1943 happy-zombie novel: I Am Thinking of My Darling

William Smith, proprietor of Hang Fire Books, reviewed "A really fascinating novel" from 1943 called I Am Thinking of My Darling by Vincent McHugh. I just bought a copy on Amazon for 12 cents.
thinking-of-darling.jpgOriginally published in 1943, the book is about a happiness virus that spreads across New York City like a plague. The disease makes the afflicted lose their inhibitions, act like they perpetually have 2-3 drinks under their belt (without slurring or clumsiness, they're sharper in fact), and extremely resistant to doing anything they don't want to do.

Sounds more like a paradise than a plague right? Problem is that only 10-20% of the populace feel like doing their jobs anymore so law enforcement, public safety, garbage collection etc, go right out the window. And--though the author's description of crowd euphoria is appealing and not conservative or reactionary--some people's euphoric impulses are dangerous to themselves and others.

The protagonist of the novel is a civil servant who's promoted to acting Mayor when the former gets the virus and heads back to Westchester to build model trains. He loves the city in all its particulars and he loves his job (which is why he keeps going even when he gets the virus himself). His wife is an actress who evades him for the entire novel (because her bliss is to take on a series of elaborate character parts) and the chase takes us on a grand tour of the uninhibited city.

The novel feels extremely contemporary and realistic in the city's response to a disaster (so much that I almost put it down after the 50th motion was put before a board, argued about, voted and passed). And the author's descriptions of euphoria and ideas about what happiness means are entertaining and thought provoking.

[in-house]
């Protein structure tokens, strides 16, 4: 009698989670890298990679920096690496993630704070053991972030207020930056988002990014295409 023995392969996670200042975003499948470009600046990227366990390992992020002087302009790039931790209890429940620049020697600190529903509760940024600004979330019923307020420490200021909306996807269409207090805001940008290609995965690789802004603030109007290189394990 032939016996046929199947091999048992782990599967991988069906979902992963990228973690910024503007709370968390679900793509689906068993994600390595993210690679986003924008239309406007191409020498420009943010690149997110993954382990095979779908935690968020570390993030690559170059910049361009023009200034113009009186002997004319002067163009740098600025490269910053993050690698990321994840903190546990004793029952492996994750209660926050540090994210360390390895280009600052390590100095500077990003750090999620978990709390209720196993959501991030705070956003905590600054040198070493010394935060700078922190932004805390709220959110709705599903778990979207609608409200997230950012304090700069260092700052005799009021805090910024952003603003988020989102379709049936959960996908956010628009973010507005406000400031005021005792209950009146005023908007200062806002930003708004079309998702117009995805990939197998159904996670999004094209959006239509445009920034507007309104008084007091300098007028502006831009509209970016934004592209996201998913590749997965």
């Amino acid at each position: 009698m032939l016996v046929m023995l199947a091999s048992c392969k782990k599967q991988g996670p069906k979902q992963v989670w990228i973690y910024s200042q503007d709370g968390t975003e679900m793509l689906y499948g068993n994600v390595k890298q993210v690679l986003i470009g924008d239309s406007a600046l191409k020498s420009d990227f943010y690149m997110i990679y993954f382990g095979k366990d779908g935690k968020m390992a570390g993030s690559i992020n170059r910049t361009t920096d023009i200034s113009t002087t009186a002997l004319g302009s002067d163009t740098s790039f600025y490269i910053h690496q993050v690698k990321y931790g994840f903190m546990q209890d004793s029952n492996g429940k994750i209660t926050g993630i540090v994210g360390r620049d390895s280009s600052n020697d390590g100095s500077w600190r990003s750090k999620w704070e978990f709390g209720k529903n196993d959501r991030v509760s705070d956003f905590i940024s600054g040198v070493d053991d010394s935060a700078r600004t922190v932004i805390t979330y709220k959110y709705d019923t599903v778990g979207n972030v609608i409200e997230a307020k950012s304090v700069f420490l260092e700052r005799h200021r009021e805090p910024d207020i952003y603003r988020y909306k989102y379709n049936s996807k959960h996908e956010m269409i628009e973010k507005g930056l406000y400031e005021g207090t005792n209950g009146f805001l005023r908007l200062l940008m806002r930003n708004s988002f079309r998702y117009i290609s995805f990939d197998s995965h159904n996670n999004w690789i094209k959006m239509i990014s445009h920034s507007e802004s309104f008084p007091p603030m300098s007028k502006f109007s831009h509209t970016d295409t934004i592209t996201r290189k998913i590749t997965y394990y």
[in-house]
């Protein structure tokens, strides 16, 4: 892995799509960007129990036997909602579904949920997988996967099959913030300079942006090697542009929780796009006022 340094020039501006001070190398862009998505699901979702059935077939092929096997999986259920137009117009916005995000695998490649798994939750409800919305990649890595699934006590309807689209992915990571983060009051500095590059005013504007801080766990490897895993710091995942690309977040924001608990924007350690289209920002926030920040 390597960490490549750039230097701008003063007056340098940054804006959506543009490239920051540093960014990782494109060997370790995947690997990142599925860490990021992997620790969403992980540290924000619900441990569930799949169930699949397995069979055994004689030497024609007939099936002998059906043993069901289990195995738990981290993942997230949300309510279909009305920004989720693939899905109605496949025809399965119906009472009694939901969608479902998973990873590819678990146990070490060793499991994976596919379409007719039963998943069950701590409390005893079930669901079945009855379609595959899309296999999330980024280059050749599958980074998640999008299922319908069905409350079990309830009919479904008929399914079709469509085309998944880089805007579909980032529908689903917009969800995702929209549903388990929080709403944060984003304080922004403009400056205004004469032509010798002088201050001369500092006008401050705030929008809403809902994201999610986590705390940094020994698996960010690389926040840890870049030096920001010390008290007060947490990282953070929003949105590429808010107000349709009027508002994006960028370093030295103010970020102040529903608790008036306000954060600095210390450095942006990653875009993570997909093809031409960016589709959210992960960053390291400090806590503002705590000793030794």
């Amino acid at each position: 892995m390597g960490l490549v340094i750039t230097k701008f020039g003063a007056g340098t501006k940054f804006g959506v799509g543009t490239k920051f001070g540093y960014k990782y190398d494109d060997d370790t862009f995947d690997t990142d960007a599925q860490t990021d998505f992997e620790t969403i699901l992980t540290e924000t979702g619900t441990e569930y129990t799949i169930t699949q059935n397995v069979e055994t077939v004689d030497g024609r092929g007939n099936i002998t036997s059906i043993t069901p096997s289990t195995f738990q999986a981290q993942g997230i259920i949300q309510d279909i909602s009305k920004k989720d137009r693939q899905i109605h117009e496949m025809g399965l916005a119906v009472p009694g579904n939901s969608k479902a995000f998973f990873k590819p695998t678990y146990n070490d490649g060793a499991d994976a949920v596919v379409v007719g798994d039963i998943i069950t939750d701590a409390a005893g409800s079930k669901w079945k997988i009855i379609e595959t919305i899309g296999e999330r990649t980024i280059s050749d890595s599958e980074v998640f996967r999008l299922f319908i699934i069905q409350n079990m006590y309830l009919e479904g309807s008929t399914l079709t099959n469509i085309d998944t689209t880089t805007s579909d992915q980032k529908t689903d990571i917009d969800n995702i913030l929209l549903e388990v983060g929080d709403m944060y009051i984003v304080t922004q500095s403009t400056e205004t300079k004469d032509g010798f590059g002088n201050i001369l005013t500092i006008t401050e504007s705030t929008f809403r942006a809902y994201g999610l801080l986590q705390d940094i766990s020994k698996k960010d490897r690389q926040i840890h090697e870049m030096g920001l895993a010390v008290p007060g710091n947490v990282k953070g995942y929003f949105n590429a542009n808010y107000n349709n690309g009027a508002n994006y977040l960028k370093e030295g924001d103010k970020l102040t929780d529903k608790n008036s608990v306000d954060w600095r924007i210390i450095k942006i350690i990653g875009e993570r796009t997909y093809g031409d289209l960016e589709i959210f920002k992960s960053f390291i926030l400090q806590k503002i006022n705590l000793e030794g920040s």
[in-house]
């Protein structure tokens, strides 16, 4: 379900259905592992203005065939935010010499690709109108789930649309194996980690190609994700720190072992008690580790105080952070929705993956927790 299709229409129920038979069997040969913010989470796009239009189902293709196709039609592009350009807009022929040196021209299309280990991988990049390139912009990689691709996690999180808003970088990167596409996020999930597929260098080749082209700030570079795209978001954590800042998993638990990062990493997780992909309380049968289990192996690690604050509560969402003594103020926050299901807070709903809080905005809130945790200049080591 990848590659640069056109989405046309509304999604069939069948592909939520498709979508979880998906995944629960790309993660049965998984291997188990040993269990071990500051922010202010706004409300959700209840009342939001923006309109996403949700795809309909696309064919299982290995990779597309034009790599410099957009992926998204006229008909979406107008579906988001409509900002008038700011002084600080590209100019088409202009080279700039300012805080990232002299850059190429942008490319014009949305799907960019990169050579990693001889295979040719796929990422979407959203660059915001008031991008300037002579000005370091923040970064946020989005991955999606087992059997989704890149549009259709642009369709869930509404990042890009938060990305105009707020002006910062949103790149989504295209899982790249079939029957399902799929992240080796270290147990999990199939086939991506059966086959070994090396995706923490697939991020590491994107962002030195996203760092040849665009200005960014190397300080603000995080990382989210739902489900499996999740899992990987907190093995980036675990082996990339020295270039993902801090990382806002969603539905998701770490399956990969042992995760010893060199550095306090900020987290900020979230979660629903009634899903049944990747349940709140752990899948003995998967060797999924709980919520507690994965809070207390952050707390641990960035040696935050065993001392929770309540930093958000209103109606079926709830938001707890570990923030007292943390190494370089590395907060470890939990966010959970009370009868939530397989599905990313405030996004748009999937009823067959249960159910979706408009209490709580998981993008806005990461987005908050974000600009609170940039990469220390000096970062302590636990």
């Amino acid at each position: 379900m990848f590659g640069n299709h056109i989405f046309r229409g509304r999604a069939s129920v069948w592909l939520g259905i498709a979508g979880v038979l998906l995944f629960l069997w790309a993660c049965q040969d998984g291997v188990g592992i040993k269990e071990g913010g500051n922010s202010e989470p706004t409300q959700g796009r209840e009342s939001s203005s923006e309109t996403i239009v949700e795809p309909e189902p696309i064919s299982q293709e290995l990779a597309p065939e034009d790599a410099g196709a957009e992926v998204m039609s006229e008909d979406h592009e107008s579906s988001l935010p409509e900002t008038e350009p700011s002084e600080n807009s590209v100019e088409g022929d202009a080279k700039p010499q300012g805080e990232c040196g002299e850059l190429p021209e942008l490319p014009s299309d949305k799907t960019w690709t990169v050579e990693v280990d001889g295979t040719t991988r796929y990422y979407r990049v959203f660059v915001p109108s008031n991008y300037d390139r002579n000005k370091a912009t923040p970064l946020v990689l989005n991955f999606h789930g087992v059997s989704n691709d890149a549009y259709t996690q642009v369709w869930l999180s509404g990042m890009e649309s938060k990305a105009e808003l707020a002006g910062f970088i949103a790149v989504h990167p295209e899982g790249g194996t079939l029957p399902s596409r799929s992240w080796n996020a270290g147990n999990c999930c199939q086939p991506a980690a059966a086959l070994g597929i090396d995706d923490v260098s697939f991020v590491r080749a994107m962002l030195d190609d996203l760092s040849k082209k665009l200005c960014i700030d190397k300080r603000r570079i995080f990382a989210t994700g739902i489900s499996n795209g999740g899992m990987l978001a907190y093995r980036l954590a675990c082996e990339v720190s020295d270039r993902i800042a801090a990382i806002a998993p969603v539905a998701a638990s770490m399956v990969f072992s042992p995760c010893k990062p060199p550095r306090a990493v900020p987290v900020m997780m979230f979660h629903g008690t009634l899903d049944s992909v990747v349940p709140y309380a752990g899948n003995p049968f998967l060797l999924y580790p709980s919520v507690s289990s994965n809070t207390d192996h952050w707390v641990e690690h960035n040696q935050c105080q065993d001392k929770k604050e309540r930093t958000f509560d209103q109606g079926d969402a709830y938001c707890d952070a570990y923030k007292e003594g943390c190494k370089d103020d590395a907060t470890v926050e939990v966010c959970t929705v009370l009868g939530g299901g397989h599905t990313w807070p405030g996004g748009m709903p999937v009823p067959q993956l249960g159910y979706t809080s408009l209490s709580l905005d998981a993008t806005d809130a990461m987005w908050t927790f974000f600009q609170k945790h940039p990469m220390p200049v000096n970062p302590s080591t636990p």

The book is basically a zombie novel except instead of a walking corpse the infected turn into Daisy Buchanan from The Great Gatsby.

I Am Thinking of My Darling (Hang Fire Books)


  1. Wow that is exactly the movie I was going to post about (seriously)! But IIRC there was no downside in that movie to being ‘happy’ — kids eagerly went to school to learn, to the pleasant shock of their teachers; the price of smokes tanked because everyone quit; etc. The only problem IIRC was the happiness caused by being near a certain exotic bird (?) might wear off.

  2. Actually, there were reprint editions in 1978 and 1991. All told, there are >250 copies in American libraries. We can all get reading!

  3. @Chip Kigar:
    don’t forget about “brain candy”. not quite the same but amusing nonetheless.

    “it was only a couple of flipper babies!”

  4. Vonnegut wrote a short story that was similar, except rather than a virus, the protagonist discovered a radio frequencey that (when tapped into) created a sense of happiness/contentment. And everyone just laid around and didn’t eat or drink just because they didnt feel like it.

    I can’t remember the name but i’m sure there’s a Vonnegut afficiando who knows the title.

  5. Vincent McHugh’s story “I Am Thinking of My Darling” was credited for the movie “What’s So Bad About Feeling Good?”

  6. @Dumase (#6): I remember it. It was aliens who’d dumped cannisters containing “happy gas” (for some reason I don’t remember). The protagnist was listening to them on a homemade radio, but before he could find out the locations his cat jumped on the antenna and squished, and he couldn’t get the same frequency again. I have it at home, in the first SF book I ever read – just can’t remember the title.

  7. Your review makes me want to read the book: thanks, Mark, as always, for your insightful etc. But I don’t understand your reference to Daisy Buchanan. Part of the dust which flew around Gatsby, surely? Daisy was brittle and cynical and certainly wasn’t happy: her husband kept on creeping off into the arms of other women and, right from the start of the book, Daisy is unhappy because of this – pretty much the original poor little rich girl. Gatsby was a slight diversion, a throwback to a simpler time. Yes, she acted without thinking; but when she did think, when her husband pointed out what an outsider Gatsby was, she pulled away from Gatsby and ran all the way back to their upper-class hell…

  8. #9:

    should point out, the review is not Mark’s, it is William Smith’s review of the book being quoted, in nearly its entirety. hence the blockquotes tag.

  9. #10: thanks.

    Mark, Sorry, my mistake. I get Boing Boing via RSS. No blockquotes in your post above – just one big paragraph.

  10. It’s been too long since I read Gatsby but I guess I was thinking of the character’s lack of morals/inhibitions and…you know crazy flapper dancing.

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